8 senior management positions a fast-growth company needs
Modwenna Rees-Mogg, founder of AngelNews, gives us her blueprint for getting the right people in the right positions
In the first part of Modwenna Rees-Mogg's excellent guide to hiring senior managers, the AngelNews founder looks at the value they can offer and outlines the roles you'll need to fill
For every entrepreneur running a fast growing business, juggling becomes second nature. Along with everything that needs to be done today, there's the team to manage, customer relationships to smooth, suppliers to chase and barter with, and a strategic vision to ensure you remain acute to how things must evolve to ensure profitable survival. Entrepreneurialism is defined by the ability not to let the balls drop.
But no man is an island, and great entrepreneurs have an uncanny knack of gathering around them, from the earliest possible moment, top talent to help them in their mission to grow their business. In the early days of AngelNews I benefitted massively from an informal advisory board of the top talent I could find; they were paid in beer and chips! And that is still the stepping stone I recommend to other young businesses trying to get off the ground without the time, money or, let's be honest, the size of business to merit actually appointing anyone to a C-level role.
Nevertheless, in my view, the top priority for an entrepreneur should be dealing with “the management issue”, which is why we created our Pitching for Management event series. It has become trite to say that a successful business is all about three things, “people, people and people,” but nonetheless it is a rule that holds. And it's a rule that angels, VCs and increasingly banks nearly always rely on. Every time you think you can struggle on alone, remember that for every Sir Alan there are Margaret Mountfords and Nick Hewers sitting alongside them. Take note and try to do something about it as soon as you possibly can.
It's the mix in the team that matters of course. As technology increasingly enables machines to undertake more and more mundane tasks, it has not meant that fewer people are needed. It means that even smarter people are required. And entrepreneurs need to embrace the challenge of finding the right blend of human resources which will give their businesses that critical competitive edge. At the end of the day it is the right allocation of human resources that makes the difference between reaching and staying at No.1, or handing over the crown to the competition.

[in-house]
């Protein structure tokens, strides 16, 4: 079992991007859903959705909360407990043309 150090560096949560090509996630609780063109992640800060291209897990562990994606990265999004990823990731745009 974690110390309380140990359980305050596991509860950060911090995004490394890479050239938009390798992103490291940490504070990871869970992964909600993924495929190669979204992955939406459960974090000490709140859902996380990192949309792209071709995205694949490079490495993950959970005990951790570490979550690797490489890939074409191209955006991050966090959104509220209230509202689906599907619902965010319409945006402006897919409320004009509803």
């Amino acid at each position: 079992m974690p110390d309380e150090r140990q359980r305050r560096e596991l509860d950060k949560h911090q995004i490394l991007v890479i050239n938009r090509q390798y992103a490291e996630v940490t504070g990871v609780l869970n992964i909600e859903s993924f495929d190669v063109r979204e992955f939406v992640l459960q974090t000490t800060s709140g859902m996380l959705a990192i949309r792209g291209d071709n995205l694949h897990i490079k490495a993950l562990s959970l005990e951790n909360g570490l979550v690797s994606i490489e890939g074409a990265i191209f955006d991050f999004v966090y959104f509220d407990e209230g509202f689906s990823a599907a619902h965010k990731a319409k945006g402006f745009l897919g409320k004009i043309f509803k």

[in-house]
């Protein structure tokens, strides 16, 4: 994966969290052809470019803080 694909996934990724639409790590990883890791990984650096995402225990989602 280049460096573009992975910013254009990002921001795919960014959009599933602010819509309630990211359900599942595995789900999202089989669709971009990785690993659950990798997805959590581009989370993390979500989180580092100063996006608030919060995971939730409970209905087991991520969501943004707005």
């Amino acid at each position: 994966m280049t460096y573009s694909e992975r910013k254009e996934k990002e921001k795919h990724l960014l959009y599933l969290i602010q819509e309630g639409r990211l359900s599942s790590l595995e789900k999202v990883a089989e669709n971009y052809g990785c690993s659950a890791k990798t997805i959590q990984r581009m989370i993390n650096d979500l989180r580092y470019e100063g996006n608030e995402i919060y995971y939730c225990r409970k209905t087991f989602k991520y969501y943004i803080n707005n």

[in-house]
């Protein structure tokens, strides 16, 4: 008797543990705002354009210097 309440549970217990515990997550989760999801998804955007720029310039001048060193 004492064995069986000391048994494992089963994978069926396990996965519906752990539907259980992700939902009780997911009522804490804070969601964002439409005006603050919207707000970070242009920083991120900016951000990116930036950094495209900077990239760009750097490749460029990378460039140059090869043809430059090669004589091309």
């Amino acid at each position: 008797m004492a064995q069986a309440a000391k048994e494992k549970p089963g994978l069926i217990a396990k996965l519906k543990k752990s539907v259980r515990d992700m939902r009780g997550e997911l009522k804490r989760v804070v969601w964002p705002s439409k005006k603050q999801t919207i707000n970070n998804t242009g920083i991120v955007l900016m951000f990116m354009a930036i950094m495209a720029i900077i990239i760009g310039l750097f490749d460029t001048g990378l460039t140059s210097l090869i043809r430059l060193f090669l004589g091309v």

How an executive team drives growth
I was speaking to PJ Darling, the founder of Spark Energy, the other day. He has grown a utilities business from scratch to £20m turnover in three years. It is clear that the senior team he has built around him has made, and continues to make, this growth rate possible. From the wise chairman – who leads the business, especially in managing shareholders relations, which in turn brings in the funding the company needs – to the senior operational personnel – many of whom were persuaded to join an exciting start-up in the utilities sector from some of the world's largest and most stable businesses – the team around PJ is what is making the business what it is. Getting that team right has been the reason Spark can manage the issues arising out of the incredible growth rate it is delivering. PJ told me that he is delighted that his first two hires are still with him, which says something, but more about that later.
Wise entrepreneurs know their limitations. One of the best pieces of advice I have received was from an entrepreneur who once lectured at London Business School. I cannot remember his name, or even the event at which he spoke, but I do remember that he said, to succeed as an entrepreneur, you need to “get rid of the tasks at which you are worst, first, and then keep on going until you only need to do the things which no-one else can do better than you”.
I also remember another entrepreneur telling me that you should always hire people who are better than you, especially at the tasks for which you are giving them responsibility.
Creating the right management team
Creating the right team is all about having the optimum mix of skills for the stage the business is at. Less can be better than more in the early stage of a company's life, and therefore it makes the challenge of finding the best people even more important. You also need the right type of people – in short, those who you can learn from as well as make use of. Most importantly, if you are a resource-stretched, fast growing business, you don't want to have to teach them their job. And there is no point in having a brand name NED if they are never around when you need them.
Of course it takes courage to devolve responsibility and, perhaps more importantly, the accompanying authority to make decisions. And deciding in whom you can trust to help you “bring up your baby” is a big issue. What roles you want filled and what type of person should fill them are two issues that have challenged business owners for generations and has spawned the entire headhunting industry, so don't imagine that you will find it easy to buck the trend.
Then there is the issue of how you reward your nascent band of senior managers, especially if you are a cash-strapped business trying to juggle employment costs with production, sales, marketing and more.
Before giving you a few tips on how to build the right senior management team, here are some key reasons for why you need to fill the following roles sooner rather than later.
The right individual will be so much more than just a “big name” figurehead. He or she should have been a chairman before (after all it's not your job to train the chairman in the role they are to fulfil, and you are unlikely to have the capacity to permit them to experiment on your business).
Chairmen act as one of the key external facing representatives of your company – especially in the context of investor relations. A good chairman will help you find and then keep your investors up to speed and happy. He can be pulled out to give you gravitas at key meetings with customers, and suppliers too.